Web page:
Researchers from the University of Southern Denmark have discovered that the skin is capable of communicating with the liver. The discovery has surprised the scientists, and they say that it may help our understanding of how skin diseases can affect the rest of the body.
Professor Susanne Mandrup and her research group in collaboration with Nils Frgeman's research group at the Department of Biochemistry and Molecular Biology at the University of Southern Denmark was actually studying something completely different when they made the groundbreaking discovery: That the skin, which is the body's largest organ, can "talk" to the liver.
"We have showed that the skin affects the metabolism in the liver, and that is quite a surprise", say Susanne Mandrup and Ditte Neess, a former student in the Mandrup research group and now laboratory manager in Professor Nils Frgeman's group.
The phenomenon was observed in the researcher's laboratory mice. The Mandrup and Frgeman groups work with so-called knock-out mice, in which a specific fat binding protein called acyl CoA binding protein has been removed (knocked out). Some knock-out mice produced by the researchers had a strange greasy fur, and they had difficulties being weaned from their mother. In the weaning period they gained less weight and showed a failure to thrive. Analyses also showed that the mice accumulated fat in the liver at weaning.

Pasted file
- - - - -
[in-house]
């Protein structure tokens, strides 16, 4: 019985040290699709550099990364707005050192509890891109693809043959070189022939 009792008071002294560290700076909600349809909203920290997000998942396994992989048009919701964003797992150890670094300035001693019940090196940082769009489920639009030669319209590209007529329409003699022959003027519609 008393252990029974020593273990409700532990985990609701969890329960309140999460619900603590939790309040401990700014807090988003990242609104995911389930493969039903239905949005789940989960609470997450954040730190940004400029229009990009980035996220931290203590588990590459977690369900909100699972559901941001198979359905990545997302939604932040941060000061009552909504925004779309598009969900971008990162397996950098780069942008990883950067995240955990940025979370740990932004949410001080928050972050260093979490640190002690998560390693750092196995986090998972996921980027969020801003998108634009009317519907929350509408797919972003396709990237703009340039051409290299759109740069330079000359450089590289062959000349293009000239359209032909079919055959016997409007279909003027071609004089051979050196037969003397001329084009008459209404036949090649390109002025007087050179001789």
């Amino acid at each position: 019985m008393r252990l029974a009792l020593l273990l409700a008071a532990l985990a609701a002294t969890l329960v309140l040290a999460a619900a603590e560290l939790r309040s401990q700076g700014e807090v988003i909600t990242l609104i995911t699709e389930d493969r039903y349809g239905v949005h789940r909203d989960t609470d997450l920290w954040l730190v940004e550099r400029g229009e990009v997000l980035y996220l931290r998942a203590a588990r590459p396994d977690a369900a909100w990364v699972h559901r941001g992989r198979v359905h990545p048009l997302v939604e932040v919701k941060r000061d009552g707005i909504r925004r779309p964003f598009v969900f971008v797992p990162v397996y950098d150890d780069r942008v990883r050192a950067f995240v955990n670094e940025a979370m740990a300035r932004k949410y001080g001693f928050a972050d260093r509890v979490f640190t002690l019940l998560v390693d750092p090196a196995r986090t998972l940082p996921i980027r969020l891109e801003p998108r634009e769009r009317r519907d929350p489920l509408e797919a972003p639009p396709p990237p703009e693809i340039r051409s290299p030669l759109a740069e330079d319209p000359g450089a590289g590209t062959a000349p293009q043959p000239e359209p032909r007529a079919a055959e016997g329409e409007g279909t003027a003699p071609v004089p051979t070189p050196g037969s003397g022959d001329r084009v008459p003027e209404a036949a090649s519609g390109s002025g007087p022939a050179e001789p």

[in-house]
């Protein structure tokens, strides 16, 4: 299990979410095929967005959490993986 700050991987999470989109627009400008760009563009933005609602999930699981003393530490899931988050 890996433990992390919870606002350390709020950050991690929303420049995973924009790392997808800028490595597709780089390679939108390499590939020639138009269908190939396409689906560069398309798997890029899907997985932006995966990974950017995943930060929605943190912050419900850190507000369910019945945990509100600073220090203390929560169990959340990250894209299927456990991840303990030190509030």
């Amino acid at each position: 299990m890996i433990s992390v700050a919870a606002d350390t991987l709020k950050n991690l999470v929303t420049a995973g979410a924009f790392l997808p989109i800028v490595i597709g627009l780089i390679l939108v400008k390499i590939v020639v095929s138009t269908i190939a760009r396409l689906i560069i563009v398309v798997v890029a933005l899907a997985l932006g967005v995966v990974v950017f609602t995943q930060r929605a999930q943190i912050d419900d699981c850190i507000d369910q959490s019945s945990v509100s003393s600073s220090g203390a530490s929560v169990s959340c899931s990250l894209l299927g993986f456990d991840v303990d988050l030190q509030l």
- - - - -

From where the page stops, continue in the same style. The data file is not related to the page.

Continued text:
"At first we thought that the fat accumulation in the liver was linked with the fact that the gene was missing in the liver of the knock-out mice. But this was ruled out by a series of studies, and we had to find another explanation", says Ditte Neess.
She and her colleagues took another look at the rumpled and weak knock-out mice. Their fur was greasy, and they had a leaky skin from which they lost more water than normal mice.
"When they lose water, they also lose heat. We therefore asked ourselves whether this water and heat lo
|Contact: Birgitte Svennevig|
University of Southern Denmark